Introduction. The focus of this study is on early lifestyle factors and their effect on mammary development during puberty and how they relate to increased breast cancer risk and disparities. At this time we do not understand what biological changes occur during pubertal mammary development which leads to a greater risk of developing cancer in later life. Identifying the molecular mechanisms that cause aberrant pubertal mammary development may lead to defined strategies to reduce breast cancer burden in later life. As our bodies use the sugars that we consume for energy they generate waste chemicals known as advanced glycation end products or AGEs for short. Significantly, low income, obesity and a sedentary lifestyle are established factors driving health disparity that also contribute to increased AGE accumulation levels in our bodies. In particular, AGE content in the Western Diet has consistently increased over the last 50 years due to increased consumption of sugar-laden and cheap processed/manufactured foods which are high in reactive AGE metabolites and can promote obesity. Methods. We use a dietary mouse model to assess impact of AGE on normal mammary development. Wild type FVB/n and RAGE null (RAGE-/-) mice are fed the respective diets from weaning until 7 (pubertal) or 12 (adult) weeks of age. Mammary glands are extracted for whole mounting and paraffin embedded for histology. Fibroblasts were isolated from mammary glands and cultured ex vivo. Transwell migration assays were performed with isolated fibroblasts and HC11 mouse mammary epithelial cells. qPCR was performed on the isolated fibroblasts to assess their activation status. Results. Early life exposures during mammary development influence the breast microenvironment to increase breast cancer risk. We show that due to an innate ability to influence the cellular matrix, dietary AGEs disrupt developmental programs during puberty and promote breast tumor growth. Through receptor for AGE (RAGE) dependent and independent mechanisms, chronic AGE consumption delayed ductal extension, increased ductal branching and caused aberrant terminal end bud (TEB) morphology. Dietary AGE activation of RAGE mediated a program of activated stroma leading to hyperplastic growth and the formation of pre-neoplastic lesions which persisted into adulthood. Importantly, AGE mediated effects remained even after diet intervention after puberty. In dietary-AGE breast tumor models, AGE mediated changes in tissue architecture and cell function were recapitulated and resulted in 3-fold increase in neoplastic growth. Through the perpetual activation of a reactive stroma, AGEs derived from diet represent a common early life exposure which can influence tumor behavior. Conclusions. A greater mechanistic understanding of the link between AGE intake during puberty and increased breast cancer risk may define novel potential strategies for lifestyle and pharmacological intervention aimed at reducing breast cancer risk and cancer disparities.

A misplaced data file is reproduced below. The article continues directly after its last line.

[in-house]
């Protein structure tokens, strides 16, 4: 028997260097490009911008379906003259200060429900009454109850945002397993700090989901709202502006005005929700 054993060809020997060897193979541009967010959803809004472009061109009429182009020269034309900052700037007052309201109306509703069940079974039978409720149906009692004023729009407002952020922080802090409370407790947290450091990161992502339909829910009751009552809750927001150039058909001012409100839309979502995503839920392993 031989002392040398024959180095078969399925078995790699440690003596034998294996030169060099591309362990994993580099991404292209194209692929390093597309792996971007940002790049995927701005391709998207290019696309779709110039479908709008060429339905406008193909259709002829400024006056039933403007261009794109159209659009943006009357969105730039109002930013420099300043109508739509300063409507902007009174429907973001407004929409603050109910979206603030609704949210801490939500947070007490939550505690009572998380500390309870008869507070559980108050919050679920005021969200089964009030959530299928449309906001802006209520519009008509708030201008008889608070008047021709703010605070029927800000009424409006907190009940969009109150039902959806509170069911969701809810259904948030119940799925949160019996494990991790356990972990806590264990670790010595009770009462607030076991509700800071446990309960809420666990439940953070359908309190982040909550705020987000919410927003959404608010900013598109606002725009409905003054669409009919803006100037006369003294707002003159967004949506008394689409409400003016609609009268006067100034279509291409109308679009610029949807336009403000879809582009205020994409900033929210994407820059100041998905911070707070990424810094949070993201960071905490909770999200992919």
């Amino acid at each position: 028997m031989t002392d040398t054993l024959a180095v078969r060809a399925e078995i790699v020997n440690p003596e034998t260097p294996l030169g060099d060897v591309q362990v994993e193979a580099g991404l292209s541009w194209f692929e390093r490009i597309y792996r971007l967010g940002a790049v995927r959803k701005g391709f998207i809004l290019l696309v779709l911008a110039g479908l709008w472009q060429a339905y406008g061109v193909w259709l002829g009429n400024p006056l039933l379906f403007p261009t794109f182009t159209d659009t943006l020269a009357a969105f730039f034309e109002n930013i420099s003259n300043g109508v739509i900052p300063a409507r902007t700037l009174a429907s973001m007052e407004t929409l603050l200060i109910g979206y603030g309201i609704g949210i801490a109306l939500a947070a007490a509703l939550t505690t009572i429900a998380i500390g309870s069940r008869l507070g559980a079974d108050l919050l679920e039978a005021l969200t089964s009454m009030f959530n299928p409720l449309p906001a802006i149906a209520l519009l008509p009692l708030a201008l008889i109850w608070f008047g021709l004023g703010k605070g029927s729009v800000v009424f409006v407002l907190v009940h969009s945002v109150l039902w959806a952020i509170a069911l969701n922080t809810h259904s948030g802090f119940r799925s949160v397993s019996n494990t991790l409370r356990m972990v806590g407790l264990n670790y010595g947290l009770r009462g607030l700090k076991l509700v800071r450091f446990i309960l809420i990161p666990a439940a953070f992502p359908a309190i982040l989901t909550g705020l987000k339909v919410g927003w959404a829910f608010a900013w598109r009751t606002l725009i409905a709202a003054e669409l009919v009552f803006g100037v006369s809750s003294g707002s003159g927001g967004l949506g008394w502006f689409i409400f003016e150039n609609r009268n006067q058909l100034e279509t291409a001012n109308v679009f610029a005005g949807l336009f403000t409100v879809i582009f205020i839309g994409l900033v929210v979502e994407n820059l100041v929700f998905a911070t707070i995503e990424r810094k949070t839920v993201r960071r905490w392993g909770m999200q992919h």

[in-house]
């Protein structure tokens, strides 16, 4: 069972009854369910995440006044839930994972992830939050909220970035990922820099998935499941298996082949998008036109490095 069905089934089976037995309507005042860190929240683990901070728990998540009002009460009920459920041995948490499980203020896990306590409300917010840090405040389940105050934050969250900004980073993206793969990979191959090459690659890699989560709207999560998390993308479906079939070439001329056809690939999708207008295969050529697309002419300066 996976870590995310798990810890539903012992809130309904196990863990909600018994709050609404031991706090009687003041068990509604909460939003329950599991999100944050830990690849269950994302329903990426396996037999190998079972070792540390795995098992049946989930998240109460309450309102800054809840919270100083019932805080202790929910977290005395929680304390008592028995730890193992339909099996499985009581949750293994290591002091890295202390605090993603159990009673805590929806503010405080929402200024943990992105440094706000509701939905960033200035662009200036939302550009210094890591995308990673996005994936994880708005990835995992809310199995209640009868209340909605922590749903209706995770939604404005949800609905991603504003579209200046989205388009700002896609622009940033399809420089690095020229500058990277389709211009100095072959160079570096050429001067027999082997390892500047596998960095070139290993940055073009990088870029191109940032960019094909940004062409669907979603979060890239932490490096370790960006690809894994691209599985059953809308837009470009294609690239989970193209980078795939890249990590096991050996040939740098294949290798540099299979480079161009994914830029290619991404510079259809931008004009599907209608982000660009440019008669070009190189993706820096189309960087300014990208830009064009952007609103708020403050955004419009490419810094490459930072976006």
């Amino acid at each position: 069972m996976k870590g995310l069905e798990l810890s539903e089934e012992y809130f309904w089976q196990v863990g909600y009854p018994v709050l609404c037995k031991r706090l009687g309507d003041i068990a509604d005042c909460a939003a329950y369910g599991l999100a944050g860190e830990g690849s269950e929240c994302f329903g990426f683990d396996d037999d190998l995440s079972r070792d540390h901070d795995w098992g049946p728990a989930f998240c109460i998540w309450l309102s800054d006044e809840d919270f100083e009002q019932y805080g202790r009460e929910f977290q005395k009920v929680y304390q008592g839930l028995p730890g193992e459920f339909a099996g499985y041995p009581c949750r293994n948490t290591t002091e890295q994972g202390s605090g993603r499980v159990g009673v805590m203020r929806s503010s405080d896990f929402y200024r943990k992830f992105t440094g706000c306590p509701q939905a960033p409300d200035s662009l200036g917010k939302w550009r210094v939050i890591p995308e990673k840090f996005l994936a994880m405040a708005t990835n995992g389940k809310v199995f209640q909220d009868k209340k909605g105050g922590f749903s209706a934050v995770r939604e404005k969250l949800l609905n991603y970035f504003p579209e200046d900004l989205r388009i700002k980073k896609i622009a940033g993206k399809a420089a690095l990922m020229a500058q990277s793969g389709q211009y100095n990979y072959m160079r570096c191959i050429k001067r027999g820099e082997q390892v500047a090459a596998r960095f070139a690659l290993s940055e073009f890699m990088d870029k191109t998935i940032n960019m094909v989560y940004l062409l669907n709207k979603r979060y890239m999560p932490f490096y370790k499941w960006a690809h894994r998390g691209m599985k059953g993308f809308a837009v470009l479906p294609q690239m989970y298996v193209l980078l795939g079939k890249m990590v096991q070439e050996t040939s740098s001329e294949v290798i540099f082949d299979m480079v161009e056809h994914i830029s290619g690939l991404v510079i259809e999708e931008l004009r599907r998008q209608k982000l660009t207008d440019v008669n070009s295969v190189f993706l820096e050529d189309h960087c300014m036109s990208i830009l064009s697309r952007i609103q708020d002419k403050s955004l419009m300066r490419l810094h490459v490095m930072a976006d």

Citation Format: Callan C Frye, Bradley A Krisanits, Reid Schuster, Jaime Randise, Lourdes M Nogueira, Kristi Helke, Amanda C LaRue, David P Turner, Victoria J Findlay. Consumption of dietary AGEs during puberty and increased breast cancer risk: A link between lifestyle and cancer disparity [abstract]. In: Proceedings of the Twelfth AACR Conference on the Science of Cancer Health Disparities in Racial/Ethnic Minorities and the Medically Underserved; 2019 Sep 20-23; San Francisco, CA. Philadelphia (PA): AACR; Cancer Epidemiol Biomarkers Prev 2020;29(6 Suppl_2):Abstract nr C029.